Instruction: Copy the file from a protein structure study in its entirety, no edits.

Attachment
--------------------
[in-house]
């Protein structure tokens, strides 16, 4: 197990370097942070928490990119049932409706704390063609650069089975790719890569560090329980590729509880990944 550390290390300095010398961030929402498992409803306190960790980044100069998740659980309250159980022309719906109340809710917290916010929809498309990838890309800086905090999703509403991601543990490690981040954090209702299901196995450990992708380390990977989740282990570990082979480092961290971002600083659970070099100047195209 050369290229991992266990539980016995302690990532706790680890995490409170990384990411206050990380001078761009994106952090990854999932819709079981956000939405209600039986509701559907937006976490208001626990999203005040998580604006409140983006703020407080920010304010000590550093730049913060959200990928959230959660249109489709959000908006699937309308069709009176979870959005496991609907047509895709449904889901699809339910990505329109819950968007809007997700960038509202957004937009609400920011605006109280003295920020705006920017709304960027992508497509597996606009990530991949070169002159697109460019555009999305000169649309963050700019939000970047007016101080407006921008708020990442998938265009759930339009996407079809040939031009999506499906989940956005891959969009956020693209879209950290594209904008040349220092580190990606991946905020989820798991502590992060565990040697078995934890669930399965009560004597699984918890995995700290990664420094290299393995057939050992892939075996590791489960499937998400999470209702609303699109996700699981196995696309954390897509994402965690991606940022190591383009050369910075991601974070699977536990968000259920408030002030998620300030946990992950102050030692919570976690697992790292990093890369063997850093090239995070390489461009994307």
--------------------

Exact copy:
[in-house]
């Protein structure tokens, strides 16, 4: 197990370097942070928490990119049932409706704390063609650069089975790719890569560090329980590729509880990944 550390290390300095010398961030929402498992409803306190960790980044100069998740659980309250159980022309719906109340809710917290916010929809498309990838890309800086905090999703509403991601543990490690981040954090209702299901196995450990992708380390990977989740282990570990082979480092961290971002600083659970070099100047195209 050369290229991992266990539980016995302690990532706790680890995490409170990384990411206050990380001078761009994106952090990854999932819709079981956000939405209600039986509701559907937006976490208001626990999203005040998580604006409140983006703020407080920010304010000590550093730049913060959200990928959230959660249109489709959000908006699937309308069709009176979870959005496991609907047509895709449904889901699809339910990505329109819950968007809007997700960038509202957004937009609400920011605006109280003295920020705006920017709304960027992508497509597996606009990530991949070169002159697109460019555009999305000169649309963050700019939000970047007016101080407006921008708020990442998938265009759930339009996407079809040939031009999506499906989940956005891959969009956020693209879209950290594209904008040349220092580190990606991946905020989820798991502590992060565990040697078995934890669930399965009560004597699984918890995995700290990664420094290299393995057939050992892939075996590791489960499937998400999470209702609303699109996700699981196995696309954390897509994402965690991606940022190591383009050369910075991601974070699977536990968000259920408030002030998620300030946990992950102050030692919570976690697992790292990093890369063997850093090239995070390489461009994307």